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Indian Case Summary

Swaraj Garg vs K.M. Garg on 7 March, 1978 – Case Summary

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In the case of Swaraj Garg vs K.M. Garg on 7 March, 1978, the Delhi High Court was presented with a complex and pertinent question: when both the husband and wife are gainfully employed at two different locations prior to their marriage, where should the matrimonial home be established post-marriage? This question, increasingly relevant in a society where more women are retaining their jobs post-marriage, was the central issue in this case.

Facts of the Case

The wife, Swaraj, was a teacher at Sunam, District Sangrur, from 1956 and was the Headmistress of Government High School when she was examined as a witness in 1969. The parties were married on 12th July, 1964 at Sunam. The husband, who had been abroad for some years, did not secure a satisfactory job in India. He was employed in M/s. Hastinapur Metals from Sept., 1966 to Sept., 1967 at Rs. 50/_ p.m. without any allowances and from 14th Sept., 1967 by’ Master Sa the and Kothari at Rs- 600/- P.M. without any other allowances. The husband and wife did not discuss or agree on where their matrimonial home should be after the marriage. Therefore, even after the marriage, the wife continued to live at Sunam, and the husband at Delhi.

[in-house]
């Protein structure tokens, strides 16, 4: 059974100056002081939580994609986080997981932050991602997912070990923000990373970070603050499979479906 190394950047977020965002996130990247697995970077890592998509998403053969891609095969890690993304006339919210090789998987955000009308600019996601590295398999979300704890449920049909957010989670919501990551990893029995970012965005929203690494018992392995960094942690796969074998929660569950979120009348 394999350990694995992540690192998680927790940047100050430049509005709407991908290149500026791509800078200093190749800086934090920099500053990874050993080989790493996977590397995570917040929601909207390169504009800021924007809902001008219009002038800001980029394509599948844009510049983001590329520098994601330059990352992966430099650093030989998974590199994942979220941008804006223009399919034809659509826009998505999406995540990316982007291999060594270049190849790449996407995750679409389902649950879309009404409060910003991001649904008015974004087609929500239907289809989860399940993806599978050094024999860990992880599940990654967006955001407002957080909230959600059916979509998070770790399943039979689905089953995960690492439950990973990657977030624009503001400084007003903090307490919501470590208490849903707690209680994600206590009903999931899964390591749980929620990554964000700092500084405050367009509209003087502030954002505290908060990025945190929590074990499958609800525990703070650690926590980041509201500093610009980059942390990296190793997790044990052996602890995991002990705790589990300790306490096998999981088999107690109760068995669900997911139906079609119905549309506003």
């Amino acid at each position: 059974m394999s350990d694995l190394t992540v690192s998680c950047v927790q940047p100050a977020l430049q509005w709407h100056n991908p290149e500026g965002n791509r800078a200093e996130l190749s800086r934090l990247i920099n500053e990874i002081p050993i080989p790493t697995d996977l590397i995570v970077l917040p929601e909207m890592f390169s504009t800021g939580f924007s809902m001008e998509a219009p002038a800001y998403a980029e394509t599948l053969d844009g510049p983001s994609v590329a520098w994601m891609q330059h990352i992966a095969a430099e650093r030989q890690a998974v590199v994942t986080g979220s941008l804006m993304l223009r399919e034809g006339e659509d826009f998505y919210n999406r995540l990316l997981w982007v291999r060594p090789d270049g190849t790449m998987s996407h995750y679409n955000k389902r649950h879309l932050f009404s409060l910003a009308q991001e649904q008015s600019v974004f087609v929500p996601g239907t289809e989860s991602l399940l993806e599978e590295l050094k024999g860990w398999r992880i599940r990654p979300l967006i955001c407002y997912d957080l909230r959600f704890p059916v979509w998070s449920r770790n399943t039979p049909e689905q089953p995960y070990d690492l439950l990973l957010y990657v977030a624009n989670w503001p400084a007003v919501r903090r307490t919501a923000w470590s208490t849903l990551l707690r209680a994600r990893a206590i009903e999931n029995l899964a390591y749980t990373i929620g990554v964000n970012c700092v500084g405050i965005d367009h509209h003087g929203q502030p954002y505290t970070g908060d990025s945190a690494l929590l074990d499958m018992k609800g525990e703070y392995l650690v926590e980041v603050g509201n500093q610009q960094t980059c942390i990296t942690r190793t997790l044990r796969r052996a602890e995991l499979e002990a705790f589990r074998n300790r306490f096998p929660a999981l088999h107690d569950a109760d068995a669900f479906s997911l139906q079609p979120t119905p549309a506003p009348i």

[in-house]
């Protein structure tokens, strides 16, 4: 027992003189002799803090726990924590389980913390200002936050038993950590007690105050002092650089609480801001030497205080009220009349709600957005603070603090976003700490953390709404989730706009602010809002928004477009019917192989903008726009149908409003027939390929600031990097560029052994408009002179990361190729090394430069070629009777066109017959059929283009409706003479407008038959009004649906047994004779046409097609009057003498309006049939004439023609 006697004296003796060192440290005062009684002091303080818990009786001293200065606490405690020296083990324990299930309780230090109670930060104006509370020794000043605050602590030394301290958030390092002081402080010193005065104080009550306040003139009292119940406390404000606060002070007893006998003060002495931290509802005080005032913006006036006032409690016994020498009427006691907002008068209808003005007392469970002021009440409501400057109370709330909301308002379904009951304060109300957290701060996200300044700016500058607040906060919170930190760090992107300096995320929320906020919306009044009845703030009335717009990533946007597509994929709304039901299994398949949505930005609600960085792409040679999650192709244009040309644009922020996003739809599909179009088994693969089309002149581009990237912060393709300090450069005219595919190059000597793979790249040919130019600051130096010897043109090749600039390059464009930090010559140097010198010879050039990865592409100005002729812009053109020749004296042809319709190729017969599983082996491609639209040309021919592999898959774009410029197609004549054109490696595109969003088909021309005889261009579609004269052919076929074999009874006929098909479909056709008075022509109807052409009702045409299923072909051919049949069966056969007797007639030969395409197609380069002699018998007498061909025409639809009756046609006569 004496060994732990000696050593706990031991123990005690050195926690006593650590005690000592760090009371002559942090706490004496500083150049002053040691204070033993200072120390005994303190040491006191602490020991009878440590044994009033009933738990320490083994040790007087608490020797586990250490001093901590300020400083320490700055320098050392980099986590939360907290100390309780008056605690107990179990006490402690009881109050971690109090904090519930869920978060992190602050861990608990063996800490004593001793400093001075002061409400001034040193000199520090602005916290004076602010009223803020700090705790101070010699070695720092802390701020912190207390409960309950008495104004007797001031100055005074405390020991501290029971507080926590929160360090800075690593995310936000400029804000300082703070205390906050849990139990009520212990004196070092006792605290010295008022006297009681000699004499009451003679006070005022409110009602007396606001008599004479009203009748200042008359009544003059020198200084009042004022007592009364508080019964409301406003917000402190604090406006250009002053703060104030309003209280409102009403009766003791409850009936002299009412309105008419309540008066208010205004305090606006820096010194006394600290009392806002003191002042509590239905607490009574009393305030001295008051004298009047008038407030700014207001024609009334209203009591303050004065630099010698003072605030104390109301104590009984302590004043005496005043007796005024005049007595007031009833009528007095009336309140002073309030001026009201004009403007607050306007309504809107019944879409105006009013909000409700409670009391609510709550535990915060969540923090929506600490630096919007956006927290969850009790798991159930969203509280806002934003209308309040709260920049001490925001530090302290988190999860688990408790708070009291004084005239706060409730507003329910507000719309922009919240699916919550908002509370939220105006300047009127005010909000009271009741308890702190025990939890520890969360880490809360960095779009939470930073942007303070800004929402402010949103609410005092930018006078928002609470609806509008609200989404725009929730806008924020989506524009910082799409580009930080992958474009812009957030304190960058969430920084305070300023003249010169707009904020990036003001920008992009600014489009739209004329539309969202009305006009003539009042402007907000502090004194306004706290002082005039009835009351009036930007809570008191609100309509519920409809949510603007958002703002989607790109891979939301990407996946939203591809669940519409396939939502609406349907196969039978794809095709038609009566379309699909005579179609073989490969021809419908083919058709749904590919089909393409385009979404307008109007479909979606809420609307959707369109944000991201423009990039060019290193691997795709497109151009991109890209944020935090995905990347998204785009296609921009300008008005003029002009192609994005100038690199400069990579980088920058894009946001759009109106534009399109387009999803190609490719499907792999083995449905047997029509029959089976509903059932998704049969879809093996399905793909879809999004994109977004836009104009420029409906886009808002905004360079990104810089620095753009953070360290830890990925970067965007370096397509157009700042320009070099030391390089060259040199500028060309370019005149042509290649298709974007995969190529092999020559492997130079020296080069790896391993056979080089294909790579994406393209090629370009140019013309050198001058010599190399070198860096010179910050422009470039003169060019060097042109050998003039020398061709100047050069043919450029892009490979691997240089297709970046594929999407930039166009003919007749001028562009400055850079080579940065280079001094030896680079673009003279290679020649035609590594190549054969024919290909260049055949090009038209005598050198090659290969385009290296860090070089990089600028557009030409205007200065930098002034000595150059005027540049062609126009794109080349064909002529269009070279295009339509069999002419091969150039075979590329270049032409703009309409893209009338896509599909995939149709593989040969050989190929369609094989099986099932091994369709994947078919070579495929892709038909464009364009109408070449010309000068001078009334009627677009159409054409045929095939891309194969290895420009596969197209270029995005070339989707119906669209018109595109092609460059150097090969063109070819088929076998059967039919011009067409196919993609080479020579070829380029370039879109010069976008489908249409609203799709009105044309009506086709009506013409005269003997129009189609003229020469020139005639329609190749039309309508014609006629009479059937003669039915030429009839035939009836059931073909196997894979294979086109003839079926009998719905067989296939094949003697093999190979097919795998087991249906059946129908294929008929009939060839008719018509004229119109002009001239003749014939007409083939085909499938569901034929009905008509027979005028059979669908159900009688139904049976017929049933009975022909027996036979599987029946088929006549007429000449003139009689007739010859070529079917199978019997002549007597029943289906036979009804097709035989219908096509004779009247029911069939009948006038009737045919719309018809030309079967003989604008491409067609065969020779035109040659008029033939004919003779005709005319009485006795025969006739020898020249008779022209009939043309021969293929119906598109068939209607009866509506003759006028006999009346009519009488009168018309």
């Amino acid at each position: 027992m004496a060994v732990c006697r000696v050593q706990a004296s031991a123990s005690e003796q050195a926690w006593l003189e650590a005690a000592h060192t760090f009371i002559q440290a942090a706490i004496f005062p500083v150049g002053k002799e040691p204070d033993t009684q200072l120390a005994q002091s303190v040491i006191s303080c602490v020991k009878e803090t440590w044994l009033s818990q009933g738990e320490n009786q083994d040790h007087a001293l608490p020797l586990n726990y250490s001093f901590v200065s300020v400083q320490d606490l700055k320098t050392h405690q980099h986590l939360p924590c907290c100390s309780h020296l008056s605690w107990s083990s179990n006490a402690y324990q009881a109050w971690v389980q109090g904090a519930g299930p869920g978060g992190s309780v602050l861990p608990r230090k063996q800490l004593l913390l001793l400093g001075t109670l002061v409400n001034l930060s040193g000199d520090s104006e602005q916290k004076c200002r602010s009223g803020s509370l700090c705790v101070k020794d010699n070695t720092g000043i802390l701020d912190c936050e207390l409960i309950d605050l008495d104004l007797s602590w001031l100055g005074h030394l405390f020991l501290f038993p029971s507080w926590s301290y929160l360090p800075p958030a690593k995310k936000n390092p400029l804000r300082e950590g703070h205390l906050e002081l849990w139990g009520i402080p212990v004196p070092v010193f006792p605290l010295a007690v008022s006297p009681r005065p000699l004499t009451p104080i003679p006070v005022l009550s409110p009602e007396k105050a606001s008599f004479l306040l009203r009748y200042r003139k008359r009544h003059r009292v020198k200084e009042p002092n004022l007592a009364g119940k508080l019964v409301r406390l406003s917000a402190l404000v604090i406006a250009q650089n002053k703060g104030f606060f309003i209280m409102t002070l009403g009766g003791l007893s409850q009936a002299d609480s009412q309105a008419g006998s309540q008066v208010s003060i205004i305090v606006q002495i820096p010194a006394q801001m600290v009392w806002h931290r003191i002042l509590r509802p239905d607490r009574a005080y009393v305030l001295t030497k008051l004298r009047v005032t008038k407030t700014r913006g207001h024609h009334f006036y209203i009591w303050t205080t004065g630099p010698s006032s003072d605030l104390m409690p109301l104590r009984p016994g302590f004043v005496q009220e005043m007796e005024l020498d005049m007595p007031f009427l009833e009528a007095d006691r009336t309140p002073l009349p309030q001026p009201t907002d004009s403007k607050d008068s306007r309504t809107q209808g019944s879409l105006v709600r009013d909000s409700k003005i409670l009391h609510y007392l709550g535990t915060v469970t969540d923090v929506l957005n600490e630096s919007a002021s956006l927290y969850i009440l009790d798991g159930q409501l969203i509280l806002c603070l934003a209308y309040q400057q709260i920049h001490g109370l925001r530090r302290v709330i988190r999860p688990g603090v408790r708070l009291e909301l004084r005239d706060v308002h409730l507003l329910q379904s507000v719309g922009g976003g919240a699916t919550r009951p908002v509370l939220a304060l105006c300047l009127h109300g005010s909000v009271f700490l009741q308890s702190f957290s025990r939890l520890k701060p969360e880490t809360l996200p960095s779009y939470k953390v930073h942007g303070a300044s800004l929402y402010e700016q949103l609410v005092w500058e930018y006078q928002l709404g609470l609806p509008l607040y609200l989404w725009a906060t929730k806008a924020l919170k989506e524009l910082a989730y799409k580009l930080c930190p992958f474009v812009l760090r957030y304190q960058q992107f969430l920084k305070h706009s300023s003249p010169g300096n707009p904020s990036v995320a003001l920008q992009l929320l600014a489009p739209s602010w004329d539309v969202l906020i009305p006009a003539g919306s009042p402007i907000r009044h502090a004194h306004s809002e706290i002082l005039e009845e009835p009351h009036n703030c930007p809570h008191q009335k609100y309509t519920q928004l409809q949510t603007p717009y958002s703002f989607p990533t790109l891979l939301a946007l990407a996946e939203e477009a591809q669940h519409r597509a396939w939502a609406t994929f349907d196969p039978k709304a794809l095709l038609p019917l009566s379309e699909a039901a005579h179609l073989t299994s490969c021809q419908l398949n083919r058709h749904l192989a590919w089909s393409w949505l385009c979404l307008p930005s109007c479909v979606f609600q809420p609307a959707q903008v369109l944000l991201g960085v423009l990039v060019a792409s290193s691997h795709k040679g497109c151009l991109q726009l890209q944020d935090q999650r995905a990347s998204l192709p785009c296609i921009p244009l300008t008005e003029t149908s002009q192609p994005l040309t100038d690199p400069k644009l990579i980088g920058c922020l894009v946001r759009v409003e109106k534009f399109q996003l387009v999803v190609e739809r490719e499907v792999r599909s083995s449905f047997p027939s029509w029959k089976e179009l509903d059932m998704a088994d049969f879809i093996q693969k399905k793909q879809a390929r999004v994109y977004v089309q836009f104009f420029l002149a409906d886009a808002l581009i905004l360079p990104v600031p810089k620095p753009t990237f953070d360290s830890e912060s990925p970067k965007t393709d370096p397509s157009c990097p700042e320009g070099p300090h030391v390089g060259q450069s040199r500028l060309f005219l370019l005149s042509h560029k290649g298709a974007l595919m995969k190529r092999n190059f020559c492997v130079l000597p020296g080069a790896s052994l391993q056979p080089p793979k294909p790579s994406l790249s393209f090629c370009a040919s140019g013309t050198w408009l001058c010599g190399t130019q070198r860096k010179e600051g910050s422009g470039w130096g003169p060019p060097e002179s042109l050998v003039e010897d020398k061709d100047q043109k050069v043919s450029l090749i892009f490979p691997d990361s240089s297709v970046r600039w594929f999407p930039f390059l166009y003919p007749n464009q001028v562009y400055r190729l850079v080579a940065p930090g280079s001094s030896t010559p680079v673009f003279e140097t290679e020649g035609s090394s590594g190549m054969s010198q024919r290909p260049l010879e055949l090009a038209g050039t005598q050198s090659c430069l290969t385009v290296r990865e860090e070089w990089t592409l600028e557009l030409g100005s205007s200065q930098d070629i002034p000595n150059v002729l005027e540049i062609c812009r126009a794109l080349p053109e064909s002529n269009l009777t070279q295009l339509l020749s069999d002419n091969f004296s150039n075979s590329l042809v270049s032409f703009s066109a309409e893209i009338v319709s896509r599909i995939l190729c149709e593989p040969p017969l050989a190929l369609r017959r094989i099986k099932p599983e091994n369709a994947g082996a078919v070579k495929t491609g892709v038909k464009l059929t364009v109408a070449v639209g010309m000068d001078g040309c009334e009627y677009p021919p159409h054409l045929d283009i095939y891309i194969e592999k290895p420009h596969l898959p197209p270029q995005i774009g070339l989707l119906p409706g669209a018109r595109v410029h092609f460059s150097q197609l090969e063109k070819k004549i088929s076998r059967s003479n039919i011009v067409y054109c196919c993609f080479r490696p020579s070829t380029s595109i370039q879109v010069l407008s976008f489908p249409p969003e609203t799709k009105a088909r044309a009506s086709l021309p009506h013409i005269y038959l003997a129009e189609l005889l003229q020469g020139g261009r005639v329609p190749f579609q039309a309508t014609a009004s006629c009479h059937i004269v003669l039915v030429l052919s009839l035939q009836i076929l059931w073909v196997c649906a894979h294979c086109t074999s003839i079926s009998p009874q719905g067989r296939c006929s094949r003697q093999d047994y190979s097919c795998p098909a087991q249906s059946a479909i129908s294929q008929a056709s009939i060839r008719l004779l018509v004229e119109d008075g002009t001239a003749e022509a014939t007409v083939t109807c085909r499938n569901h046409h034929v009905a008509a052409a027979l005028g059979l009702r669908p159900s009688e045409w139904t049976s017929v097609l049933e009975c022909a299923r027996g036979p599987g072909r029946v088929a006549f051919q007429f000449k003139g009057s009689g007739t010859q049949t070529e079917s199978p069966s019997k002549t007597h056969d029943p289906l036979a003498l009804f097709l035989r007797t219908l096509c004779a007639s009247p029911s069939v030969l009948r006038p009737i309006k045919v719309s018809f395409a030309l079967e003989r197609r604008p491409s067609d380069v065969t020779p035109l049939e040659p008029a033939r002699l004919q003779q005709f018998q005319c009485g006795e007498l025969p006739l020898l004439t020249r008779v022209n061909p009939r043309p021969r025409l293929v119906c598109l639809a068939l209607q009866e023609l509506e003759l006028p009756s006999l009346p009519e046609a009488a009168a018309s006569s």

Issues Raised

The husband filed a petition for the restitution of conjugal rights against the wife on the grounds that she had withdrawn herself from the society of the husband without reasonable excuse within the meaning of S. 9 of the Hindu Marriage Act, 1955. The husband listed several reasons for her estrangement, including her longing to return to her parents, her insistence that his aged father should not live with him, her parents’ desire to live on her income, her abusive and quarrelsome nature, and her belief that she was not capable of leading a married life.

The wife defended the petition and denied the husband’s allegations. She further claimed that the husband treated her poorly, was primarily interested in extracting money from her and her parents, and had deprived her of jewelry, clothes, and other valuable presents given to her by her parents. She also alleged that the husband had left her without good treatment at home or any proper medical treatment when she was ill and when she was in the family way and delivered a daughter. The reason why she could not join the husband was the cruelty meted out to her by the husband.

Court’s Observations and Conclusions

The trial court dismissed the husband’s petition, but the decision was reversed on appeal by a single Judge of the Delhi High Court. Both the trial court and the appellate court agreed that the oral evidence provided by the parties was unhelpful and that the dispute had to be decided based on the correspondence between the parties.